“After we reviewed the resolution, Senate Chair [Michael] Bolar and I realized that their proposed resolution did not meet the standard for NAU resolutions,” Billings said. “We decided to create our own resolution that we think would best suit our NAU students.” 

According to the Human Rights Campaign, 33 states have introduced more than 100 bills that negatively affect the rights of transgender people. In April, Arkansas became the first state to outlaw the providing of gender treatment to minors. As of April 9, 31 states introduced bills that would ban transgender athletes from participating in sports in accordance with their gender identities. Legislators in Arkansas, Mississippi and Tennessee signed these bills into law. 

Arizona was one of the 31, and the state also introduced a bill that would enforce ID restrictions, curriculum restrictions and target civil rights protections for transgender people. It also looked to implement bans on gender-affirming healthcare for minors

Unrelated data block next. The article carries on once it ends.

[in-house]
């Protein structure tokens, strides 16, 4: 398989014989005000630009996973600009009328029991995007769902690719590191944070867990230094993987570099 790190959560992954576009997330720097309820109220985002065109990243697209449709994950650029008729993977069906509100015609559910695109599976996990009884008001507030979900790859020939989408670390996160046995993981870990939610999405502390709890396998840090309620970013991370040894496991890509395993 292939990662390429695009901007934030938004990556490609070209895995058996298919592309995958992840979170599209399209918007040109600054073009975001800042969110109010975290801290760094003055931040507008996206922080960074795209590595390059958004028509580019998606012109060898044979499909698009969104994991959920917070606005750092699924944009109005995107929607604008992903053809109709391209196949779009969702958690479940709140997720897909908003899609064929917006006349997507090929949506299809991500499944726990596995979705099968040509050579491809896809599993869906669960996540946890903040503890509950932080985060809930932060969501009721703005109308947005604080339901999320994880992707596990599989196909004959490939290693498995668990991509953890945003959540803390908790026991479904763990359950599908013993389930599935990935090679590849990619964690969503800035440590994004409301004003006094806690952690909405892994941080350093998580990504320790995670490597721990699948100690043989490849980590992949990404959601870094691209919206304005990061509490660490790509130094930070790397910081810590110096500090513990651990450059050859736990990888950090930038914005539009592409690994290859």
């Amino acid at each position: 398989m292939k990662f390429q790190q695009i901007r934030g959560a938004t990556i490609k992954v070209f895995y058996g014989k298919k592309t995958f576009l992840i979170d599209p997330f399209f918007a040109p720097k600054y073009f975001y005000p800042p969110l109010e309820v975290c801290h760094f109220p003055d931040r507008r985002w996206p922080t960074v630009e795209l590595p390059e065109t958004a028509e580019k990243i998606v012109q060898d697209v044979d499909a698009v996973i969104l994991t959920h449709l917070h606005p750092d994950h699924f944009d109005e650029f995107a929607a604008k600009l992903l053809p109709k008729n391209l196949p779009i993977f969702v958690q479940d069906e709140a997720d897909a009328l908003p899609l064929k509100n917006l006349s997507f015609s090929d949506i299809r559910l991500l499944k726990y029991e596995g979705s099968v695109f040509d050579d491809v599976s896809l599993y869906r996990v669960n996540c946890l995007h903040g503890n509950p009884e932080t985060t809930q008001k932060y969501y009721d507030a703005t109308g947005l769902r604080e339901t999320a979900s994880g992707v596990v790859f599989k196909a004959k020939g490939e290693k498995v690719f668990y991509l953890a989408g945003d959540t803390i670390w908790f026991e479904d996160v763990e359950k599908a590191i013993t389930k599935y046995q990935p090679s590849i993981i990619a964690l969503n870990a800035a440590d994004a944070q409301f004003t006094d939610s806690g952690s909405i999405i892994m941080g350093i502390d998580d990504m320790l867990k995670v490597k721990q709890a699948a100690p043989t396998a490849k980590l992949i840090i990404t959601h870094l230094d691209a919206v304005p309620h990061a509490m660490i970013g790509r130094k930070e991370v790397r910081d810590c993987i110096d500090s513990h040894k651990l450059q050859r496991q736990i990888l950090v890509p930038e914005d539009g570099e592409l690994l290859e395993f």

ASNAU aims to protect the rights of transgender and gender diverse students from bills such as these. Billings said this demographic should be allowed to participate in sports, along with having access to amenities that will fit their needs on campus, including all-gender bathrooms.

Cinader said NAU only has 30 bathrooms that are gender inclusive. Some are not accessible to the majority of campus, and they are more centered in one area than they are equally dispersed. Cinader is currently working on a resolution that will address and support the resolution written by Billings in providing gender-inclusive bathrooms on NAU campuses.